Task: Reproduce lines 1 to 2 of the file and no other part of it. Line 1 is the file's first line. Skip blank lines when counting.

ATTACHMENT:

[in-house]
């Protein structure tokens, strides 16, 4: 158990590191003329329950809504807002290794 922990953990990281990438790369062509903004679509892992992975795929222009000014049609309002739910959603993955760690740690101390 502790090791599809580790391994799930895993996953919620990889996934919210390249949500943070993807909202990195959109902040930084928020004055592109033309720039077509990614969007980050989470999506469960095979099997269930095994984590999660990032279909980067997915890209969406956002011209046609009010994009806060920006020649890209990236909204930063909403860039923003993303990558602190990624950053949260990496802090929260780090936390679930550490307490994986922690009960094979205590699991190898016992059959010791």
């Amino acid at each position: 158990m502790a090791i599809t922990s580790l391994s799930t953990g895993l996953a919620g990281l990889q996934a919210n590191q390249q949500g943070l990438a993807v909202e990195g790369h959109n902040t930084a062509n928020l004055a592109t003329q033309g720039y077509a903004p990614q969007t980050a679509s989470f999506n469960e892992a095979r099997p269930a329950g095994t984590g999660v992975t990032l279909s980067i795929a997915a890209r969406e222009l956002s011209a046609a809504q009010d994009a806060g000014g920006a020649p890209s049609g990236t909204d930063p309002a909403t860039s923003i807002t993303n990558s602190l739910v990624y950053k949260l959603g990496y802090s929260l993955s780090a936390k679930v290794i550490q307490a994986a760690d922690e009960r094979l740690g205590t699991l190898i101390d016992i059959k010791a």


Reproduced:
[in-house]
């Protein structure tokens, strides 16, 4: 158990590191003329329950809504807002290794 922990953990990281990438790369062509903004679509892992992975795929222009000014049609309002739910959603993955760690740690101390 502790090791599809580790391994799930895993996953919620990889996934919210390249949500943070993807909202990195959109902040930084928020004055592109033309720039077509990614969007980050989470999506469960095979099997269930095994984590999660990032279909980067997915890209969406956002011209046609009010994009806060920006020649890209990236909204930063909403860039923003993303990558602190990624950053949260990496802090929260780090936390679930550490307490994986922690009960094979205590699991190898016992059959010791």